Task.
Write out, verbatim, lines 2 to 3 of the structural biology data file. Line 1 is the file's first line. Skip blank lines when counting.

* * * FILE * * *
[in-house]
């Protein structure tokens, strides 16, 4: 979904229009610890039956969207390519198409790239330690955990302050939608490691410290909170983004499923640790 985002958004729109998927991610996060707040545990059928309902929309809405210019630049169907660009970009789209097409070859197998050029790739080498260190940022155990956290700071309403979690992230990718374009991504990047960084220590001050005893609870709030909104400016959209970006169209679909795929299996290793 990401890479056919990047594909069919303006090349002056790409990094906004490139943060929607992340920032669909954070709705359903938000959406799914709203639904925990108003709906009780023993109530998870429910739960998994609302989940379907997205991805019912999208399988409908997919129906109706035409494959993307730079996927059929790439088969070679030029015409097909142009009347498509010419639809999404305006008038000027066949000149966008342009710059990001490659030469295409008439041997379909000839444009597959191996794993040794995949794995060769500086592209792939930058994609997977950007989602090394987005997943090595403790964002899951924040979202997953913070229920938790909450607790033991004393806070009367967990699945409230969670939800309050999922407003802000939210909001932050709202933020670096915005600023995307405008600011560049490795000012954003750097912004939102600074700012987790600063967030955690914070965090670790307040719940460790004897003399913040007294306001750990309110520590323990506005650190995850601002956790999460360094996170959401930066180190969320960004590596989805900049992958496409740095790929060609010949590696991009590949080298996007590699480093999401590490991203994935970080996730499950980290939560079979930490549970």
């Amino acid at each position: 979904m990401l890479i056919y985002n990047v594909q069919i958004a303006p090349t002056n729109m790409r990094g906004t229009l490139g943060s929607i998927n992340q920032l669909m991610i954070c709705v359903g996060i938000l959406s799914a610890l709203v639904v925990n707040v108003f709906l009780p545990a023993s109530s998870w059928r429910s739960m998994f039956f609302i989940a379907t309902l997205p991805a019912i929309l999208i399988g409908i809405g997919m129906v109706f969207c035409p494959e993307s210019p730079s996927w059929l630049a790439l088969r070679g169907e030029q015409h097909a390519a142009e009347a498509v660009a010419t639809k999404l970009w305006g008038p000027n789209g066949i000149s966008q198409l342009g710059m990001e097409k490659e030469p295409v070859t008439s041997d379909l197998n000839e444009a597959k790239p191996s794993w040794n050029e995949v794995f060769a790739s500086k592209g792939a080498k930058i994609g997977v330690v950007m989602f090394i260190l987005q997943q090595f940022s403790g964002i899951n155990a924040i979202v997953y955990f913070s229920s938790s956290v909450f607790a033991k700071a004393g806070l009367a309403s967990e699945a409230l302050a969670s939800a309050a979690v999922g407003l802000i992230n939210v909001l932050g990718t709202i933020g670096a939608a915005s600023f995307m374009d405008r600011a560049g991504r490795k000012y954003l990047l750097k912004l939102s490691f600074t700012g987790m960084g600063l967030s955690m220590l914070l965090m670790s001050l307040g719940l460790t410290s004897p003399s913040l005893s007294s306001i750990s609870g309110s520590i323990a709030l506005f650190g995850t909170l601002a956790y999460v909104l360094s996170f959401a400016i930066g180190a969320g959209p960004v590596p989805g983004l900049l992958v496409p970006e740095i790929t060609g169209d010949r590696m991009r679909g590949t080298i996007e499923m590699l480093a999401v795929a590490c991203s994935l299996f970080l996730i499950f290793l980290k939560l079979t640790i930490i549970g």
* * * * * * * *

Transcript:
């Protein structure tokens, strides 16, 4: 979904229009610890039956969207390519198409790239330690955990302050939608490691410290909170983004499923640790 985002958004729109998927991610996060707040545990059928309902929309809405210019630049169907660009970009789209097409070859197998050029790739080498260190940022155990956290700071309403979690992230990718374009991504990047960084220590001050005893609870709030909104400016959209970006169209679909795929299996290793 990401890479056919990047594909069919303006090349002056790409990094906004490139943060929607992340920032669909954070709705359903938000959406799914709203639904925990108003709906009780023993109530998870429910739960998994609302989940379907997205991805019912999208399988409908997919129906109706035409494959993307730079996927059929790439088969070679030029015409097909142009009347498509010419639809999404305006008038000027066949000149966008342009710059990001490659030469295409008439041997379909000839444009597959191996794993040794995949794995060769500086592209792939930058994609997977950007989602090394987005997943090595403790964002899951924040979202997953913070229920938790909450607790033991004393806070009367967990699945409230969670939800309050999922407003802000939210909001932050709202933020670096915005600023995307405008600011560049490795000012954003750097912004939102600074700012987790600063967030955690914070965090670790307040719940460790004897003399913040007294306001750990309110520590323990506005650190995850601002956790999460360094996170959401930066180190969320960004590596989805900049992958496409740095790929060609010949590696991009590949080298996007590699480093999401590490991203994935970080996730499950980290939560079979930490549970």
């Amino acid at each position: 979904m990401l890479i056919y985002n990047v594909q069919i958004a303006p090349t002056n729109m790409r990094g906004t229009l490139g943060s929607i998927n992340q920032l669909m991610i954070c709705v359903g996060i938000l959406s799914a610890l709203v639904v925990n707040v108003f709906l009780p545990a023993s109530s998870w059928r429910s739960m998994f039956f609302i989940a379907t309902l997205p991805a019912i929309l999208i399988g409908i809405g997919m129906v109706f969207c035409p494959e993307s210019p730079s996927w059929l630049a790439l088969r070679g169907e030029q015409h097909a390519a142009e009347a498509v660009a010419t639809k999404l970009w305006g008038p000027n789209g066949i000149s966008q198409l342009g710059m990001e097409k490659e030469p295409v070859t008439s041997d379909l197998n000839e444009a597959k790239p191996s794993w040794n050029e995949v794995f060769a790739s500086k592209g792939a080498k930058i994609g997977v330690v950007m989602f090394i260190l987005q997943q090595f940022s403790g964002i899951n155990a924040i979202v997953y955990f913070s229920s938790s956290v909450f607790a033991k700071a004393g806070l009367a309403s967990e699945a409230l302050a969670s939800a309050a979690v999922g407003l802000i992230n939210v909001l932050g990718t709202i933020g670096a939608a915005s600023f995307m374009d405008r600011a560049g991504r490795k000012y954003l990047l750097k912004l939102s490691f600074t700012g987790m960084g600063l967030s955690m220590l914070l965090m670790s001050l307040g719940l460790t410290s004897p003399s913040l005893s007294s306001i750990s609870g309110s520590i323990a709030l506005f650190g995850t909170l601002a956790y999460v909104l360094s996170f959401a400016i930066g180190a969320g959209p960004v590596p989805g983004l900049l992958v496409p970006e740095i790929t060609g169209d010949r590696m991009r679909g590949t080298i996007e499923m590699l480093a999401v795929a590490c991203s994935l299996f970080l996730i499950f290793l980290k939560l079979t640790i930490i549970g």